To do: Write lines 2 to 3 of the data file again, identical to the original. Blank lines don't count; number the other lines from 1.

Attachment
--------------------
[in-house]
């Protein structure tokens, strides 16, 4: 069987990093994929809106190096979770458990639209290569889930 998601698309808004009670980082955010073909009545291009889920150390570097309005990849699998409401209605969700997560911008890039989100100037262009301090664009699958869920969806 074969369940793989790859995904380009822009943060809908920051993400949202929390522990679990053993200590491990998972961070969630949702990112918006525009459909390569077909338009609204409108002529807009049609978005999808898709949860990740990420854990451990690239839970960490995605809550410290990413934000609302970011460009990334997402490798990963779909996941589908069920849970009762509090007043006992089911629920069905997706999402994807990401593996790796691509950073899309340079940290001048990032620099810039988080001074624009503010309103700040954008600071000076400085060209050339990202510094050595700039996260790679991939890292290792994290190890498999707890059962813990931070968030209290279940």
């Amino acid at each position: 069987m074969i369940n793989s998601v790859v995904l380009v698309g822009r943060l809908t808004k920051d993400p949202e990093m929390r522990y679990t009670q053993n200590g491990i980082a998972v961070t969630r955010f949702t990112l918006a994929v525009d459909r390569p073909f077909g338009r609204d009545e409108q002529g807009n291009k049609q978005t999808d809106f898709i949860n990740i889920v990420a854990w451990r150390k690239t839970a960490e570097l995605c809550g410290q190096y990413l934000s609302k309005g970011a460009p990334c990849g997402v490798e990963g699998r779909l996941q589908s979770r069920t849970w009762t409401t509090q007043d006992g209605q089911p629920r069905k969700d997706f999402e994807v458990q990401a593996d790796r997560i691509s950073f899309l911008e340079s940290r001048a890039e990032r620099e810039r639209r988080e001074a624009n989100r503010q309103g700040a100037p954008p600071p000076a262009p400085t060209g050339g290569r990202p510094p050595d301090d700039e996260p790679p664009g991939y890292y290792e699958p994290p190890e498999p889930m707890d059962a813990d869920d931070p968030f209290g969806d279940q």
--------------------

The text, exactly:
């Protein structure tokens, strides 16, 4: 069987990093994929809106190096979770458990639209290569889930 998601698309808004009670980082955010073909009545291009889920150390570097309005990849699998409401209605969700997560911008890039989100100037262009301090664009699958869920969806 074969369940793989790859995904380009822009943060809908920051993400949202929390522990679990053993200590491990998972961070969630949702990112918006525009459909390569077909338009609204409108002529807009049609978005999808898709949860990740990420854990451990690239839970960490995605809550410290990413934000609302970011460009990334997402490798990963779909996941589908069920849970009762509090007043006992089911629920069905997706999402994807990401593996790796691509950073899309340079940290001048990032620099810039988080001074624009503010309103700040954008600071000076400085060209050339990202510094050595700039996260790679991939890292290792994290190890498999707890059962813990931070968030209290279940």
């Amino acid at each position: 069987m074969i369940n793989s998601v790859v995904l380009v698309g822009r943060l809908t808004k920051d993400p949202e990093m929390r522990y679990t009670q053993n200590g491990i980082a998972v961070t969630r955010f949702t990112l918006a994929v525009d459909r390569p073909f077909g338009r609204d009545e409108q002529g807009n291009k049609q978005t999808d809106f898709i949860n990740i889920v990420a854990w451990r150390k690239t839970a960490e570097l995605c809550g410290q190096y990413l934000s609302k309005g970011a460009p990334c990849g997402v490798e990963g699998r779909l996941q589908s979770r069920t849970w009762t409401t509090q007043d006992g209605q089911p629920r069905k969700d997706f999402e994807v458990q990401a593996d790796r997560i691509s950073f899309l911008e340079s940290r001048a890039e990032r620099e810039r639209r988080e001074a624009n989100r503010q309103g700040a100037p954008p600071p000076a262009p400085t060209g050339g290569r990202p510094p050595d301090d700039e996260p790679p664009g991939y890292y290792e699958p994290p190890e498999p889930m707890d059962a813990d869920d931070p968030f209290g969806d279940q």